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High Court Grants Parental Order Despite Previous Adoption

In law, adopted children are regarded as having been born to their adoptive parents. The Family Division of the High Court recently considered whether that fact precluded a parental order being granted under the Human Fertilisation and Embryology Act 2008 (HFEA) in respect of a child born via surrogacy.

A couple who lived in the USA had entered into a surrogacy arrangement with another woman. An adoption order naming the couple as the child's parents had been made by a US court and was automatically recognised under UK law. However, the couple were advised that, due to an issue regarding a family trust set up before UK adoption laws were reformed in 1976, they needed to apply for a parental order in respect of the child.

Under Section 54(1) of the HFEA, one of the criteria for granting a parental order is that 'the child has been carried by a woman who is not one of the applicants'. However, Section 67(1) of the Adoption and Children Act 2002 (ACA) states that an adopted person is to be treated in law as if they had been born to the adopters. The question for the Court to decide was whether the wording of Section 67(1) prevented it from recognising the child as having been born to the surrogate mother.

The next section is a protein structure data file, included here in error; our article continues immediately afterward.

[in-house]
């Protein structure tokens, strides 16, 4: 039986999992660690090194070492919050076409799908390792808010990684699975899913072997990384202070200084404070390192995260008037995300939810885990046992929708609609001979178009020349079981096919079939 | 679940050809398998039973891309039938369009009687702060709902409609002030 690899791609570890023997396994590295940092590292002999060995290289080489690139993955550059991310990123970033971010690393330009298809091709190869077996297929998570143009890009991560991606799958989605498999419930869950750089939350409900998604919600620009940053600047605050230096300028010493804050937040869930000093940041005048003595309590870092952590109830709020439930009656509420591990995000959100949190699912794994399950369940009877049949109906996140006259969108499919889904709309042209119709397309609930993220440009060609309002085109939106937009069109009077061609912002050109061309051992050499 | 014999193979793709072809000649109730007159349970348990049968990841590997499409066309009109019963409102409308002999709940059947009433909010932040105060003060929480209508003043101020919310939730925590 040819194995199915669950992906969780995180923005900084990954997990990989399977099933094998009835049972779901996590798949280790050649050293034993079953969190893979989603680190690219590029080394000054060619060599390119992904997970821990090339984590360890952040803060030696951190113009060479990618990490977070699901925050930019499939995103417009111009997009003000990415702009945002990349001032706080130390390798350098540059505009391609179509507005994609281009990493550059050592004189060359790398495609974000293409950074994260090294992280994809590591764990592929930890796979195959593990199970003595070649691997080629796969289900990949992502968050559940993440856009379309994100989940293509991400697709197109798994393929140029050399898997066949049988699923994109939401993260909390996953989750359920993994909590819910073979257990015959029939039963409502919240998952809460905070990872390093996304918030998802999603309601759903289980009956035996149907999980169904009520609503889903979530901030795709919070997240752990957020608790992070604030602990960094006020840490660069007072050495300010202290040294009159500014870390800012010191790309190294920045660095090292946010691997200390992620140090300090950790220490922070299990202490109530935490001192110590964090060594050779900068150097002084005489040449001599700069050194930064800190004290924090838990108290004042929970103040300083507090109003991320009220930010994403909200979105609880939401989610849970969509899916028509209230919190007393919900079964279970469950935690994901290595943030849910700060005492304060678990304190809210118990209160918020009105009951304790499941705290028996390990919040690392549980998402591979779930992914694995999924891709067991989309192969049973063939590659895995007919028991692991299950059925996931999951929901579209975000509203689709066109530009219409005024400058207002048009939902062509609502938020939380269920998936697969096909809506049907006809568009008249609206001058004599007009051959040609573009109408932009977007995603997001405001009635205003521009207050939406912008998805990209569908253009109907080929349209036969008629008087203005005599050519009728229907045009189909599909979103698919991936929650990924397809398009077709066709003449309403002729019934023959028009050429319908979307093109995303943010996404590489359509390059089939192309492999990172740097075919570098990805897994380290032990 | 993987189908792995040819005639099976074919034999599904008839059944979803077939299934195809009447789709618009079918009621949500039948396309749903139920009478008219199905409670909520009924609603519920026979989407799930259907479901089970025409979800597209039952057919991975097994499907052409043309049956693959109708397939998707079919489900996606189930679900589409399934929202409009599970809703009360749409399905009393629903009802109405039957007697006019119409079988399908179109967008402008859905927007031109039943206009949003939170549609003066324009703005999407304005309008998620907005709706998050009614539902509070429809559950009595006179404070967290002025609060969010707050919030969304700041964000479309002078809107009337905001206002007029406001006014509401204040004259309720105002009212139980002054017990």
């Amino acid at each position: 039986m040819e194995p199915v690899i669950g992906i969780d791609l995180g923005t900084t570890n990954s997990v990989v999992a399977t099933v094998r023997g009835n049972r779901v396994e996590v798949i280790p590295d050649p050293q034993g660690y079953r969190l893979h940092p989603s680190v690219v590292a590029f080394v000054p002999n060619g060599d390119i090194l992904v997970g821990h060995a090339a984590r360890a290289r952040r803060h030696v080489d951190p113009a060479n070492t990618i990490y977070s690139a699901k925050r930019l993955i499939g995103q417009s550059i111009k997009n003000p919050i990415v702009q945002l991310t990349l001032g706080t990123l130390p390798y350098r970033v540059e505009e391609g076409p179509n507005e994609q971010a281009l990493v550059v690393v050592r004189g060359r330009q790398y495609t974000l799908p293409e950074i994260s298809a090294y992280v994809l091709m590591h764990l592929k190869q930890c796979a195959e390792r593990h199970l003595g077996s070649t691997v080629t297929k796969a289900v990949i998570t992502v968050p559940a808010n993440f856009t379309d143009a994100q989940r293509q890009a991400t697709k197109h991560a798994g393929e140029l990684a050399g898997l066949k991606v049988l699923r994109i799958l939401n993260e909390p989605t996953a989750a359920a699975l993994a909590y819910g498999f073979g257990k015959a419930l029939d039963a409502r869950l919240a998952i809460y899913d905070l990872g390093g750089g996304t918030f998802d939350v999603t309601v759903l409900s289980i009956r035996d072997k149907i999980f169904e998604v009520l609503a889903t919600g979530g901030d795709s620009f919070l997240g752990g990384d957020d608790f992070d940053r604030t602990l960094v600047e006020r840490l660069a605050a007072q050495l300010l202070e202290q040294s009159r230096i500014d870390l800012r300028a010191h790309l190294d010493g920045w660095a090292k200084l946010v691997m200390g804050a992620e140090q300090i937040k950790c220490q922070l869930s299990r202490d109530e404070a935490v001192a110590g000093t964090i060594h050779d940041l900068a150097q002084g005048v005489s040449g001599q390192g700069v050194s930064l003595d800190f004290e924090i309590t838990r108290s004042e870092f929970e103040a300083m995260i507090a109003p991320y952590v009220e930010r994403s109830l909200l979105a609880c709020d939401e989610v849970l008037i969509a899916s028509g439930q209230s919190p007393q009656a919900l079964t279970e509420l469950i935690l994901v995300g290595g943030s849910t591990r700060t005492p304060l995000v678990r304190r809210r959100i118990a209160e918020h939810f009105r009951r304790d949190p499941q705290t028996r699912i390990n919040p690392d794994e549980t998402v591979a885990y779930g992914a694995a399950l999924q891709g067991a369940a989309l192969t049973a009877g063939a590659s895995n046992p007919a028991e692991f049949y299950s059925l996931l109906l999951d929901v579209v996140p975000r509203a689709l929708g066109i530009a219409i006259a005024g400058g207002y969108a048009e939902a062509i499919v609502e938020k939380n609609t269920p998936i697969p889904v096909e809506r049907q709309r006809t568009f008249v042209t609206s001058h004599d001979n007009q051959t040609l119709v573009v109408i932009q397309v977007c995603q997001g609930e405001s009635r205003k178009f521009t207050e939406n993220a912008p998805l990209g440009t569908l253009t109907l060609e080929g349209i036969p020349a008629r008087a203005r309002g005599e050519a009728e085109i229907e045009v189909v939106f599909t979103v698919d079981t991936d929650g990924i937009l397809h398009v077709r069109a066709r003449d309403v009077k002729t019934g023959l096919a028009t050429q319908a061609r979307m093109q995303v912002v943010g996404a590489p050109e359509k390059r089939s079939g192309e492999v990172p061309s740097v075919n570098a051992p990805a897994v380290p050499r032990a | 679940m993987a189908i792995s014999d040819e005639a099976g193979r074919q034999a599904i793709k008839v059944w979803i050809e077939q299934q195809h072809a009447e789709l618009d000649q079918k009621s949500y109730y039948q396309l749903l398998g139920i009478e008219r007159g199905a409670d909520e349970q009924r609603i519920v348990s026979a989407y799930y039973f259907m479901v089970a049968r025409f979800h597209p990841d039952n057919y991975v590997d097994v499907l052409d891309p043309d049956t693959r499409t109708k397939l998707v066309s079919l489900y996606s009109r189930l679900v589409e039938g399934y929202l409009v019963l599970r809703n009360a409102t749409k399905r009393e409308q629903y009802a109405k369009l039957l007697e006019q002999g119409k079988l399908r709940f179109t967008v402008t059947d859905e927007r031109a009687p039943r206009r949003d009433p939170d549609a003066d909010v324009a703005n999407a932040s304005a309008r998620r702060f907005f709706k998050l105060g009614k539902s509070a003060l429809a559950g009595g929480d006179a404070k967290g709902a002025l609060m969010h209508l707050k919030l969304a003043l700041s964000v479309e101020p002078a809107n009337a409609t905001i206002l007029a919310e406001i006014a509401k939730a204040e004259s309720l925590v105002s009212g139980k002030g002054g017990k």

Citing previous case law on the subject, the Court drew a distinction between a child's legal status and the facts surrounding their birth and parentage. It noted that, according to the Explanatory Notes to the ACA, the provisions in Section 67 are 'intended only to clarify how an adopted child should be treated in law', and 'do not touch on the biological or emotional ties of an adopted child'. Section 54(1) of the HFEA, on the other hand, focused on a 'precise factual context'. As a matter of fact, the child had been carried by the surrogate mother, who was not one of the applicants, and Section 67(1) of the ACA did not preclude the Court from recognising that fact. The parental order was granted.

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